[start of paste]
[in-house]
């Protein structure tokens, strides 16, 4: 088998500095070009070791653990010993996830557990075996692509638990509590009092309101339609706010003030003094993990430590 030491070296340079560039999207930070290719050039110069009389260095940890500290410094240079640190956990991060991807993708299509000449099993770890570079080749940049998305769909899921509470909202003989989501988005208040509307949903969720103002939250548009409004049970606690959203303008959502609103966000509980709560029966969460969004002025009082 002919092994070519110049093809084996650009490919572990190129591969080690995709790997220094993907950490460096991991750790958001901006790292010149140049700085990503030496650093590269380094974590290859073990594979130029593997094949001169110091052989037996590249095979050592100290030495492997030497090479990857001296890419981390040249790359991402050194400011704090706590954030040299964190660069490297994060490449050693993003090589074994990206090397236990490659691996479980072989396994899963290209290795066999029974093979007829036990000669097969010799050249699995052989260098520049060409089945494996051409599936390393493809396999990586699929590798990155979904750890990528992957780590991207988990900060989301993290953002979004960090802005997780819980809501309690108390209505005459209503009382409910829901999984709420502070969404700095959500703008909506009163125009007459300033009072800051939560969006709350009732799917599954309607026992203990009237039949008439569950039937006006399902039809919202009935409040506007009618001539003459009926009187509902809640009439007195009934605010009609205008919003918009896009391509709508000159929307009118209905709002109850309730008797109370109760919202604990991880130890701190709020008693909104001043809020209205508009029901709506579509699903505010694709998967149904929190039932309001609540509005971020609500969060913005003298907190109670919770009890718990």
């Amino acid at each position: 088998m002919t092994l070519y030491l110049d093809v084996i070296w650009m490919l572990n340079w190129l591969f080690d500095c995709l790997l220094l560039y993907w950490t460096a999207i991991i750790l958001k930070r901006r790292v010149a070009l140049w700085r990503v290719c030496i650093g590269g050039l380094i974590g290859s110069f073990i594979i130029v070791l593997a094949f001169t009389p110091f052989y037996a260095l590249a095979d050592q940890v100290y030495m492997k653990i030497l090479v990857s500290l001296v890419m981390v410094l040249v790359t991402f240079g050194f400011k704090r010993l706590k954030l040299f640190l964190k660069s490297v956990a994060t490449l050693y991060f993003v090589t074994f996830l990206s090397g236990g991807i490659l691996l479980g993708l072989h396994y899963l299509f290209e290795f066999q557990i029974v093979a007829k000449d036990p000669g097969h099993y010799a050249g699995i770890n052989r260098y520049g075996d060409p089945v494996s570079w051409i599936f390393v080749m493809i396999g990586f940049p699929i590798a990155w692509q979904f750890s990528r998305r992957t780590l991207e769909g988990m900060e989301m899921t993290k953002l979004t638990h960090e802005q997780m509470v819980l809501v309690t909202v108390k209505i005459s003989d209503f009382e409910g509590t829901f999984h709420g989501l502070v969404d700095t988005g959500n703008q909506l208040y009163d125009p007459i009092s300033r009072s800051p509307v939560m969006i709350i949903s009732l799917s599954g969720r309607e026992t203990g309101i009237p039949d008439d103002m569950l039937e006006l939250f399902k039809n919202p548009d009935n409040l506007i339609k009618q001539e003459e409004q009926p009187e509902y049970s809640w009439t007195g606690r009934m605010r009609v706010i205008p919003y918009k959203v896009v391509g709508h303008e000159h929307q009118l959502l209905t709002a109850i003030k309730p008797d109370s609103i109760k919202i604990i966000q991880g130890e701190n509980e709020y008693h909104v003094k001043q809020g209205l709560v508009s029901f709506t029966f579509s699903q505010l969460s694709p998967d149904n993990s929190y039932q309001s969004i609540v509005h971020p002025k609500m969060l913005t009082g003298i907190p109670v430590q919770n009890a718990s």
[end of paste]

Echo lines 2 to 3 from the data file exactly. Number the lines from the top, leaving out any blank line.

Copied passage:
């Protein structure tokens, strides 16, 4: 088998500095070009070791653990010993996830557990075996692509638990509590009092309101339609706010003030003094993990430590 030491070296340079560039999207930070290719050039110069009389260095940890500290410094240079640190956990991060991807993708299509000449099993770890570079080749940049998305769909899921509470909202003989989501988005208040509307949903969720103002939250548009409004049970606690959203303008959502609103966000509980709560029966969460969004002025009082 002919092994070519110049093809084996650009490919572990190129591969080690995709790997220094993907950490460096991991750790958001901006790292010149140049700085990503030496650093590269380094974590290859073990594979130029593997094949001169110091052989037996590249095979050592100290030495492997030497090479990857001296890419981390040249790359991402050194400011704090706590954030040299964190660069490297994060490449050693993003090589074994990206090397236990490659691996479980072989396994899963290209290795066999029974093979007829036990000669097969010799050249699995052989260098520049060409089945494996051409599936390393493809396999990586699929590798990155979904750890990528992957780590991207988990900060989301993290953002979004960090802005997780819980809501309690108390209505005459209503009382409910829901999984709420502070969404700095959500703008909506009163125009007459300033009072800051939560969006709350009732799917599954309607026992203990009237039949008439569950039937006006399902039809919202009935409040506007009618001539003459009926009187509902809640009439007195009934605010009609205008919003918009896009391509709508000159929307009118209905709002109850309730008797109370109760919202604990991880130890701190709020008693909104001043809020209205508009029901709506579509699903505010694709998967149904929190039932309001609540509005971020609500969060913005003298907190109670919770009890718990």
């Amino acid at each position: 088998m002919t092994l070519y030491l110049d093809v084996i070296w650009m490919l572990n340079w190129l591969f080690d500095c995709l790997l220094l560039y993907w950490t460096a999207i991991i750790l958001k930070r901006r790292v010149a070009l140049w700085r990503v290719c030496i650093g590269g050039l380094i974590g290859s110069f073990i594979i130029v070791l593997a094949f001169t009389p110091f052989y037996a260095l590249a095979d050592q940890v100290y030495m492997k653990i030497l090479v990857s500290l001296v890419m981390v410094l040249v790359t991402f240079g050194f400011k704090r010993l706590k954030l040299f640190l964190k660069s490297v956990a994060t490449l050693y991060f993003v090589t074994f996830l990206s090397g236990g991807i490659l691996l479980g993708l072989h396994y899963l299509f290209e290795f066999q557990i029974v093979a007829k000449d036990p000669g097969h099993y010799a050249g699995i770890n052989r260098y520049g075996d060409p089945v494996s570079w051409i599936f390393v080749m493809i396999g990586f940049p699929i590798a990155w692509q979904f750890s990528r998305r992957t780590l991207e769909g988990m900060e989301m899921t993290k953002l979004t638990h960090e802005q997780m509470v819980l809501v309690t909202v108390k209505i005459s003989d209503f009382e409910g509590t829901f999984h709420g989501l502070v969404d700095t988005g959500n703008q909506l208040y009163d125009p007459i009092s300033r009072s800051p509307v939560m969006i709350i949903s009732l799917s599954g969720r309607e026992t203990g309101i009237p039949d008439d103002m569950l039937e006006l939250f399902k039809n919202p548009d009935n409040l506007i339609k009618q001539e003459e409004q009926p009187e509902y049970s809640w009439t007195g606690r009934m605010r009609v706010i205008p919003y918009k959203v896009v391509g709508h303008e000159h929307q009118l959502l209905t709002a109850i003030k309730p008797d109370s609103i109760k919202i604990i966000q991880g130890e701190n509980e709020y008693h909104v003094k001043q809020g209205l709560v508009s029901f709506t029966f579509s699903q505010l969460s694709p998967d149904n993990s929190y039932q309001s969004i609540v509005h971020p002025k609500m969060l913005t009082g003298i907190p109670v430590q919770n009890a718990s």